Food insecurity is a battle that most Canadians are lucky enough not to face. But Ryerson University is tackling it across the world, on the streets of Vietnam.
Researchers from the university have recently collaborated with the National Institute of Nutrition (NIN), to create the Vietnamese Food Security Project to try to combat poverty.
The project’s goal is to produce fortified foods, particularly complementary foods for children, and weaning babies. Crops are grown, bought, and distributed locally. The nutriments will end up at a number of health clinics in Vietnam and even some in commercial outlets.
The NIN, under the Ministry of Health in Vietnam, is working to set up small-scale processing plants in the poorest areas of Vietnam. The total grant for the two-and-a-half year long project is approximately $1.6 million. Global Affairs Canada and the International Development Research Centre have granted $1.2 million for the project, and Ryerson, alongside the NIN, have contributed the rest.
A significant fraction of the money is being used to set up processing plants. The remainder works towards training employees at the plants, training specialists at local health clinics to advise mothers on how to use the products, educating professionals and policy makers on food security issues, and training the farmers to produce crops for appropriate nutritious qualities.
With Ryerson’s financial input, the university has a say on what agreements the government makes with the private sector. Their goal is to maintain the quality of the products and verify they’re being bought from female farmers.
“We want to buy all the crops from women farmers in the area, so that it will increase their income,” said Cecilia Rocha, director of the school of nutrition and head researcher of the project at Ryerson.
Although the idea was born in Vietnam, the university plays an essential role in the project. They assist the NIN with the training aspects, and help analyze the best business model for them. This includes distribution questions, baseline data that needs to be collected, percentage estimations of people needing assistance, and developing strategies to reach them.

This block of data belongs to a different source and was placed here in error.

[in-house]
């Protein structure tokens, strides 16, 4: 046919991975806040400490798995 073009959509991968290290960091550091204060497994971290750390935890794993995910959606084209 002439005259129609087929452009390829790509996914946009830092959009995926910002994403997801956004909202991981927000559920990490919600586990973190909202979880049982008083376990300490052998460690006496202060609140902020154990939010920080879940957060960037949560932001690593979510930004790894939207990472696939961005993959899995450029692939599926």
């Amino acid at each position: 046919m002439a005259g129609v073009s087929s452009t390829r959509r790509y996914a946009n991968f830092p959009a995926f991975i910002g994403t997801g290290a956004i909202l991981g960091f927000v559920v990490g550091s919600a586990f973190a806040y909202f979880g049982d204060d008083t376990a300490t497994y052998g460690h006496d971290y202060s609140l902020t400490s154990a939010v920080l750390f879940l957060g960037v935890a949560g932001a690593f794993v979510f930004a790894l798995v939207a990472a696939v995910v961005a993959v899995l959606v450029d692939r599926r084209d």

Andrea Moraes, the gender coordinator from the Canadian side of the project, sees Ryerson’s role in two fronts: as a research and support partner. Moraes’ future undertaking includes the design, implementation, and monitoring of the project’s gender strategy.
“We have a very diverse team of researchers at Ryerson, with lots of experience in different regions of the world, as well as from different perspectives and disciplines,” Moraes said. “We will support the Vietnam team during the different steps of the project and learn from and with them.”
According to Rocha, the success of the project depends on how long it stays running. “The prevalence of malnourishment can be from 30 to 50 per cent of the children under the age of five, so it’s a significant number,” she said.
The Ryerson research team expects to be in direct contact with their Vietnamese partners further down the line. They hope that thousands of children in Vietnam will benefit from this project.
A bright future is within view for the project. “We are all working for that,” Moraes said.
Images by Natalia Balcerzak